You should read the post more thoroughly. Nobody said that outrage at the U. S. is the cure for Cambodia's problems.

@The Son of...
Please you too. Read the post carefully. As for Mu Sochua, if you look at her stature before and after her lawsuit, you can see what I am insinuating. It might be true, it might not. But sometimes neutral observers see things more clearly than partisan people like you - and no offense intended.

Thanks to you all for commenting in a normal and polite fashion.

Anonymous said...

What kind of father sending their children to be indoctrinated by the Yankee !!!

Anonymous said...

If the US does not comply with the liberal fashion of the European kind that you are looking for, why not just pack the bag in leave?

Do you know that you can do that in the US?

KJE said...

Since I am sitting at the computer I can quickly answer that. As a matter of fact I am exactly doing that. I wanted to do that 5 years ago, but since I don't live here full-time with all my traveling, it's not so hard. And quite frankly, I couldn't get what I have here in Europe, not at that price anyway. I live by the ocean, can access the ocean with my boat from the dock behind my house. The problem is the housing market right now. I don't want to sell too low. And it's not all bad, you know. You got to read things more thoroughly, though. This is not about me, this is about people using the U. S. as the shining beacon, which it clearly is not.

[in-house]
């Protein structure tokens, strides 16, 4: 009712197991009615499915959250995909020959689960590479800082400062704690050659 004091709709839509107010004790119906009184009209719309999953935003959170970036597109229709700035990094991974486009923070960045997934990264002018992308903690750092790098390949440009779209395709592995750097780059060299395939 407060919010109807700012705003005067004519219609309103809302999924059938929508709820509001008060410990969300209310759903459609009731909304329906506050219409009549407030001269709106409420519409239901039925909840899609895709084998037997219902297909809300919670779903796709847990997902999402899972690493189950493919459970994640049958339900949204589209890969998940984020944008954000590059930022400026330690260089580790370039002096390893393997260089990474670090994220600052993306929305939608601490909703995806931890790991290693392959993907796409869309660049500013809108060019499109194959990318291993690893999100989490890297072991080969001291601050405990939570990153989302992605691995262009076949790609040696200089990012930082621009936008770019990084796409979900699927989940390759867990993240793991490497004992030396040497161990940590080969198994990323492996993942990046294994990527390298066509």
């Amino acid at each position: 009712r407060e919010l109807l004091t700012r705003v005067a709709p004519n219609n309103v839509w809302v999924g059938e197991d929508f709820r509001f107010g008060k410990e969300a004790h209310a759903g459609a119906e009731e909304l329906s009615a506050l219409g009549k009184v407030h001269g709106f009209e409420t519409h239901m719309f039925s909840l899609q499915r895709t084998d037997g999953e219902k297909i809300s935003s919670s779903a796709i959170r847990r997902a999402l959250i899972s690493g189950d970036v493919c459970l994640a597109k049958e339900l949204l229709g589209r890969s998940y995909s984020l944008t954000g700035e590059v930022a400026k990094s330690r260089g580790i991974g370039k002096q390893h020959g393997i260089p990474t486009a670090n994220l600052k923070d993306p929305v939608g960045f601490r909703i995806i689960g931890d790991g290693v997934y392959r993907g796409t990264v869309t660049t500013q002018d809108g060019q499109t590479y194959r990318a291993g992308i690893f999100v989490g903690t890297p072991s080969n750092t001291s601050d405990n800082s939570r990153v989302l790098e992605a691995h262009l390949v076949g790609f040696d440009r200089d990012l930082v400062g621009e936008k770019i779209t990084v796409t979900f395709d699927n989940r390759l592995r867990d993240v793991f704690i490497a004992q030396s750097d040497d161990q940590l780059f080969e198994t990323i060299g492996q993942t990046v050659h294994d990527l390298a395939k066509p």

Anonymous said...

The reality is that if the human right situation in Cambodia is as "bad" as the record of the US, may be the people who is using the U. S. as the shining beacon is out of business.
In fact, there is nothing, not even madame Mu, prevent Cambodia from being better than US or the European kind.

KJE said...

I don't think you understood my article. Ms. Mu Sochua is a politician. She is an MP. In the U. S. these people are called law-makers, that is their job. So even if and when the situation is Cambodia is different she will still be there as a politician. They just shouldn't use the U. S. as an example. Why don't they use Japan, for instance?

Anonymous said...

May be you are ignorant about Japanese human rght record.
Do you ever heard of "comfort women"?

KJE said...

What a bunch of crock. This is like comparing present-day Germany with Nazi Germany.

Anonymous said...